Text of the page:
According to the power specs issued on the TRs’ launch in Spain a couple of months ago, the Huskies both claim a notably higher 58hp over the 650GS BMWs’ 48hp, but for many the weight specs were disappointing. At 186kg a Terra with the ABS option is said to weigh just 6 kilos less than the portly Sertao (right) and some 26kg more than the preceding TE. The old BMW X-challenge with its air suspension but no ABS clocked in at just 156kg wet. And yet looking at a Sertao while sat on the Terra in BMW Park Lane’s underground hangar, it’s hard to believe there’s only 6kg or 13lbs in it. The Terra is slinky slim alongside the Sertao – like an old TT600 sat by a Tenere. And it can’t be that the motor is inherently heavy if they managed to get an X-challenge some 30 kilos lighter. This all assumes the factory figures are correct – one day some diligent publication will spend some quality time with a pair of scales. Yes we all know that the weight of something even as large as a GSA1200 magically evaporates once on the move along a nice road, but in the real word of overlanding there will be muddy diversions or gravel track opportunities where that weight (combined with tyre choice) becomes very much apparent. When the going gets tough, weight does matter.

Claimed kerb weights (wet) • TR650 Terra 186kg (with ABS) • BMW Sertao 192kg • Yamaha XT600R 181kg (no ABS) • BMW X-Challenge 156kg (discontinued) • Husqvarna TE630 160kg (discontinued)
The KLR650, and pre-Cambrian DR650 and XR650L continue to be churned out for the US and maybe other markets.

Testing testing
Like I say I’d sooner run a 19-inch front-tyred bike for long distance travels which are mostly roads, but figured more would be interested to read about the Terra. Apart from appearance, only the handling would differ; according to the specs seat height is just half an inch and non adjustable.

Manoeuvring out onto Park Lane, first impressions where of a slim, small bike with what felt like an oddly heavy front end. That and the conspicuous thud from the high-compression engine. High comp motors don’t do so well with low octane fuel out in the world, but up to a point modern computerised ignition and efi systems can cope with it. As for the heavy front, I don’t know if the Sachs UPDs and the rim are cheap items, but at least they’ve not lumbered the TRs with an unnecessary second front disc as on Yamaha’s Tenere. Even at 180 kilos, a bike can surely manage with a single, well calibrated front disc, especially when you have ABS as a back up.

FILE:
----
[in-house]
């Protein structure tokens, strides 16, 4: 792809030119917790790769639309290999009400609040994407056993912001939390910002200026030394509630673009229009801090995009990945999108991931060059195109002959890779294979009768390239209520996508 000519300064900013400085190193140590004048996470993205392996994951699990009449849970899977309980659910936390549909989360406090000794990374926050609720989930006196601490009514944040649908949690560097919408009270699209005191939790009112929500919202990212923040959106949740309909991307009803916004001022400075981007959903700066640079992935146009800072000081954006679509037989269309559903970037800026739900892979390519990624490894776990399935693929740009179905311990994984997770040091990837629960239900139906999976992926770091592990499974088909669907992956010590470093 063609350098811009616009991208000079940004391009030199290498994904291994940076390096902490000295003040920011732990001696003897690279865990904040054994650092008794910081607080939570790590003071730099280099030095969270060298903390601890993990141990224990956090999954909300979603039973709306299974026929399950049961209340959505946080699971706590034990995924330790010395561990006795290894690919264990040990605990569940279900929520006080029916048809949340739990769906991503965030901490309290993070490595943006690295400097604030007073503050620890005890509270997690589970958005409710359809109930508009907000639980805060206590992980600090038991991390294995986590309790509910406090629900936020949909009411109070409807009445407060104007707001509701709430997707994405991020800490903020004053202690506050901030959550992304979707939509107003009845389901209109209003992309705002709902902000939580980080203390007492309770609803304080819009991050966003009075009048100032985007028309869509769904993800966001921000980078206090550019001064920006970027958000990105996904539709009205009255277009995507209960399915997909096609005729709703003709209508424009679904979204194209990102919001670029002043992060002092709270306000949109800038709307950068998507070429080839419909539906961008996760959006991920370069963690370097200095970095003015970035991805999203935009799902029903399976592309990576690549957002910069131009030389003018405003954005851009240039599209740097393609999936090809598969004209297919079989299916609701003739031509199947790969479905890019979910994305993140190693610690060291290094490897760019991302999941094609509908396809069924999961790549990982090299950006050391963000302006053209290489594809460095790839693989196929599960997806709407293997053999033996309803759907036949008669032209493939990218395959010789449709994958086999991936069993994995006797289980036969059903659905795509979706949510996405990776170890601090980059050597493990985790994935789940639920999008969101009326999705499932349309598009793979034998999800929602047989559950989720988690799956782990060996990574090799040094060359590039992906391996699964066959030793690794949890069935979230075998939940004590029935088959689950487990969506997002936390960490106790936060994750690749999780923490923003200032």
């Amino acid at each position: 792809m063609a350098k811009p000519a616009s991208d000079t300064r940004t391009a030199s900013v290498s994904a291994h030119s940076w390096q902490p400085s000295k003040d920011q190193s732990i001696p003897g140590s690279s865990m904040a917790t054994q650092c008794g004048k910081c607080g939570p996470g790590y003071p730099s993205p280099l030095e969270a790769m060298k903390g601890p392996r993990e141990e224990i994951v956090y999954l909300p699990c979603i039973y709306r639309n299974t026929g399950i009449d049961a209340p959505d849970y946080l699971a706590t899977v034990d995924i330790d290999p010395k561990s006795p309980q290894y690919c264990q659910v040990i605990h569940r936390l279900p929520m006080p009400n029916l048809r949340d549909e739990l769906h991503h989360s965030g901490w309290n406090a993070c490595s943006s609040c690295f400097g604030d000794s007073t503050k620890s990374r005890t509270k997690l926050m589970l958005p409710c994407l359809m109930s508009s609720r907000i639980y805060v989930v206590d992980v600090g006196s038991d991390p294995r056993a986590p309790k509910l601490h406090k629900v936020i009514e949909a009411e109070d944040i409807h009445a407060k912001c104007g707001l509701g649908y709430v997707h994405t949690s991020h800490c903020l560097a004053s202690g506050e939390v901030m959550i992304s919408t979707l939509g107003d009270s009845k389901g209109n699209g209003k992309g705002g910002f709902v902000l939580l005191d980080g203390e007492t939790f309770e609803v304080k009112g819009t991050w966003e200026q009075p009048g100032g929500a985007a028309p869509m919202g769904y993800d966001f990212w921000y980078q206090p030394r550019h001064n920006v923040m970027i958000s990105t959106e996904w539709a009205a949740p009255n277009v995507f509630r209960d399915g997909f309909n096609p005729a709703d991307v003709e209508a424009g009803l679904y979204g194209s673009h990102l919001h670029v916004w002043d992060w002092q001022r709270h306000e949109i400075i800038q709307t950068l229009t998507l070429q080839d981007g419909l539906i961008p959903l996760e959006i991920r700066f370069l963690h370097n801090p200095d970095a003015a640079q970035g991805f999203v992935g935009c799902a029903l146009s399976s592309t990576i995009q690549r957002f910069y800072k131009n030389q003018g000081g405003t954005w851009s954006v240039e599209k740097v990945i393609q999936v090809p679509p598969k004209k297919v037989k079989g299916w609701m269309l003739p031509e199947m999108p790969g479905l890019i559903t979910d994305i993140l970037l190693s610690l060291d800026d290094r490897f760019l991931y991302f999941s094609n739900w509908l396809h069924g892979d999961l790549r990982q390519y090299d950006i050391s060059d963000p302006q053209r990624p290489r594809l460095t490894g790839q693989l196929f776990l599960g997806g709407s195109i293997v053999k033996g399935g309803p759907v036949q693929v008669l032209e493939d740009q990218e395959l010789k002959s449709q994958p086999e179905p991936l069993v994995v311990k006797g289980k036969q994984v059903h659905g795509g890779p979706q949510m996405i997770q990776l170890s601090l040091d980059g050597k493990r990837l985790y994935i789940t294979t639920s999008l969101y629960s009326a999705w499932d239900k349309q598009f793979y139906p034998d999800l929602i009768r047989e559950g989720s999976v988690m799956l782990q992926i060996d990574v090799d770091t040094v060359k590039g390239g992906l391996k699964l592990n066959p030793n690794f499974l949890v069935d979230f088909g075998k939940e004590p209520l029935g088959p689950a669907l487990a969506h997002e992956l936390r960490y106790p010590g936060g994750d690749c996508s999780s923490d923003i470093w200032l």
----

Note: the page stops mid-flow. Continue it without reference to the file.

The Terra is as slim as a rake (right) – my knees were about 8 inches apart which gave confidence to split the West End traffic like a pushbike. Even the pipes are slim and tucked in, compared to some cans you get. The Terra’s agile dimensions and snappy engine helps here too in a point-and-squirt sort of way, while popping on the over-run as some efi does. The high-comp blat reminding me of a TT600 from years back.

I pulled over in the park to have a closer look over the TR650. There’s really not much to it; you can see they’ve equipped it down to a price (the rack – more below – is about the sum of it) although the fit and finish were of a high standard compared to some Jap bikers I’ve owned.

The dashboard has the usual array of Christmas lights which chime up on ignition as the rev counter needle does its sweep. The salesman had inadvertently set it up to read kilometres and I couldn’t work out how to reset to mph without RTFM. (The salesman also said one of the menu buttons was a redundant ‘mapping’ button, although the LCD on the right indicated an enigmatic ‘Map II’…). All I could do was scroll the LCD read-out below the speedo between temperature, trip and odometer. A light also comes on when ambient temperature nears freezing, you need a service or the fuel gets low. The ABS can be disengaged in the usual way with a button on the bars (right).  I was also pleased to see non-BMW indicator switchgear: left, right and press to cancel like my aged Suzuki. The radiator (left) is wide and when you fall hard the plastic wing scoops may not protect it.